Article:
BIO-202: Human Anatomy and Physiology II 3 credits

This course is the second of a two-course sequence examining the structure and function of the human body and mechanisms for maintaining homeostasis within it. This portion includes the study of immunity; metabolism; energetics; fluid, electrolyte and acid-base balance; and the endocrine, hematologic, cardiovascular, lymphatic, respiratory, digestive, urinary, and reproductive systems. Prerequisites: BIO-201 and BIO-201L. Co- requisite: BIO-202L.

BIO-202L: Human Anatomy and Physiology 1 credits II-Lab

This course is a systematic study of human gross anatomy and function. Topics include the endocrine, cardiovascular, respiratory, digestive, renal, and reproductive systems. Prerequisites: BIO-201 and BIO-201L. Co-Requisite: BIO-202.

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BIO-205: Microbiology 3 credits

This course provides an introduction to the principles and applications of microbiology and a study of the general characteristics of microorganisms, their activities, and their relationship to humans. Students develop understanding of microbial cell structure and function, microbial genetics, related pathologies, immunity, and other selected applied areas. Co- requisite: BIO-205L.

BIO-205L: Microbiology – Lab 1 credits

The laboratory section of BIO-205 supports further learning surrounding principles gained in the lecture course. Students develop fundamental skills in microbiological laboratory techniques, microscopy methodologies, and the isolation and identification of pathogenic microorganisms. Co-requisite: BIO- 205.

BIO-210:

Anatomy and Physiology for Science Majors I

3 credits

This course examines human anatomy and physiology with an emphasis on function and homeostasis of the following areas: tissues, integument, skeletal system, muscular system, and the nervous system. Case studies are utilized to reinforce physiological processes. Prerequisites: BIO-181 and BIO-181L. Co-Requisite: BIO-210L.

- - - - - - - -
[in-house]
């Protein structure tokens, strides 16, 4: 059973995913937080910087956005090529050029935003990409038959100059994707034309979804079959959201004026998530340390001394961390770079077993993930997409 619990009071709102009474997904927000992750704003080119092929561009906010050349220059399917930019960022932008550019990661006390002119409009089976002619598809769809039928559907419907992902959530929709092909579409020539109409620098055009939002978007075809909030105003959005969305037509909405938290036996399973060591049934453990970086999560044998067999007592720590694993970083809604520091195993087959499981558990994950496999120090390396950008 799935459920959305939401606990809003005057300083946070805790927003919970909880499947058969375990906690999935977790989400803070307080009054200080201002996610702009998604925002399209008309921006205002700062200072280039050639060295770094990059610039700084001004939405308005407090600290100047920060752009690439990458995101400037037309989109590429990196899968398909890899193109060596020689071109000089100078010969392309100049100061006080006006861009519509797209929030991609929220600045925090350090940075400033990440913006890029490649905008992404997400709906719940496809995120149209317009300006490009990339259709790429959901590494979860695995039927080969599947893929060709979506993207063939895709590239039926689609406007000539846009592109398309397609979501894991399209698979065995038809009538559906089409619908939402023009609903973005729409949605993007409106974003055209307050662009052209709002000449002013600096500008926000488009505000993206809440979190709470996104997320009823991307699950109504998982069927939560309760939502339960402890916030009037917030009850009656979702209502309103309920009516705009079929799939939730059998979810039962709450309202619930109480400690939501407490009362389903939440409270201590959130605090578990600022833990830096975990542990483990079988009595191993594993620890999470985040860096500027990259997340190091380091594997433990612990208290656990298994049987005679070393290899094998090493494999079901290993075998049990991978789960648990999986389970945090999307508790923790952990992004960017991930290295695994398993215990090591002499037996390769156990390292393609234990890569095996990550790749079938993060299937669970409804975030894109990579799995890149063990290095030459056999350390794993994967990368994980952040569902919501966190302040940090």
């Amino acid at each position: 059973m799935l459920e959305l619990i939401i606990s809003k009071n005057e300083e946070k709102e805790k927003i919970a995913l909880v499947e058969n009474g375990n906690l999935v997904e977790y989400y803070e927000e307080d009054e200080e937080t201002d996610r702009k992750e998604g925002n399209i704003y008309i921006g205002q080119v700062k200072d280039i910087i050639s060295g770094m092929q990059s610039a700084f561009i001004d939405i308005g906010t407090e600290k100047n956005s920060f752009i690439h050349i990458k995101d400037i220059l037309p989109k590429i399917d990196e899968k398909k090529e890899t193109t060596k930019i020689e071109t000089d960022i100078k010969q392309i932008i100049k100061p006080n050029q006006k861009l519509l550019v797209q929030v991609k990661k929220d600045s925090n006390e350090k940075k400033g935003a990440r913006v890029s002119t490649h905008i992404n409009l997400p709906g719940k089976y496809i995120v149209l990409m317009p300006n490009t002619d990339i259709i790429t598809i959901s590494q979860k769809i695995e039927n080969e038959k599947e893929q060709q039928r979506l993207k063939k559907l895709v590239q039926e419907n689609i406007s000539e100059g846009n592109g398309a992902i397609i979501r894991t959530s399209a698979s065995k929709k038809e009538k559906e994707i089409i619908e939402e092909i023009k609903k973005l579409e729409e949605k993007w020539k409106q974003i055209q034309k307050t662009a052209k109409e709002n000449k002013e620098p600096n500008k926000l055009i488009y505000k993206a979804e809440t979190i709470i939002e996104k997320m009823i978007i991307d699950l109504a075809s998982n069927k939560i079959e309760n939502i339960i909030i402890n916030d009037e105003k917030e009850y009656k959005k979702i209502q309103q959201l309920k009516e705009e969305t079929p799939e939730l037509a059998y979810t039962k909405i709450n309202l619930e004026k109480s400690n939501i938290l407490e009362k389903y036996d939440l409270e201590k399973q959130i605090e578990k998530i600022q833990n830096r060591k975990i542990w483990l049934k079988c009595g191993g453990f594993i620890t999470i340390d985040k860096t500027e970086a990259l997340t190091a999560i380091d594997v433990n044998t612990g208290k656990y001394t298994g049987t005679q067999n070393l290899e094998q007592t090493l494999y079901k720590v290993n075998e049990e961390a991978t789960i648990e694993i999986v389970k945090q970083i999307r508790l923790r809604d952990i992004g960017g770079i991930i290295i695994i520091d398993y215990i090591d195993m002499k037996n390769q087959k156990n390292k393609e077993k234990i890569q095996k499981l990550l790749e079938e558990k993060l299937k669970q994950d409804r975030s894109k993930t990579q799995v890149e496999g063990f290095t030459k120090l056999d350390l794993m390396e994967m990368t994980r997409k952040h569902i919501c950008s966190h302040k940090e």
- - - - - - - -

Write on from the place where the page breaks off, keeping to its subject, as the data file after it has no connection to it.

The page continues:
BIO-210L: Anatomy and Physiology for 1 credits Science Majors I Lab

This course involves study of the gross anatomy and function of the skeletal, muscular, and nervous systems. This experiential lab involves an advanced exploration of concepts utilizing human cadavers and other supplemental materials. Prerequisites: BIO- 181 and BIO-181L. Co-Requisite: BIO-210.

BIO-211: Anatomy and Physiology for 3 credits Science Majors II

This course examines human anatomy and physiology with an emphasis on function and homeostasis of the following systems: endocrine, cardiovascular, respiratory, digestive, urinary and reproductive. Case studies are utilized to reinforce physiological processes. Prerequisites: BIO-210 and BIO-210L. Co-Requisite: BIO-211L.

BIO-211L: Anatomy and Physiology for 1 credits Science Majors II Lab

This course involves study of the gross anatomy and functions of the endocrine, cardiovascular, respiratory, digestive, renal, and reproductive systems. This experiential lab involves an advanced exploration of concepts utilizing human cadavers and other supplemental materials. Prerequisites: BIO-210 and BIO-210L. Co-Requisite

 

BIO-215: General Microbiology 3 credits

This course, designed for Science majors, introduces the principles of microbiology and the study of the general characteristics, growth, and diversity of microorganisms. Topics include microbial cell structure and function, bacterial genetics, immune response and immunization, physical and chemical control of microorganisms, specific characteristics and mechanisms of antimicrobial medications, and microbial diseases with emphasis on pathogenesis, epidemiology and treatment. Prerequisites: BIO-181 and BIO-181L. Co-Requisite: BIO-215L.

BIO-215L: General Microbiology Lab 1 credits

The General Microbiology laboratory supports further learning surrounding principles gained in the lecture. Students develop fundamental skills in microbiological laboratory techniques, microscopy methodologies, molecular methods of detection, and the isolation and identification of pathogenic microorganisms. Prerequisites: BIO-181 and BIO-181L. Co-Requisite: BIO-215.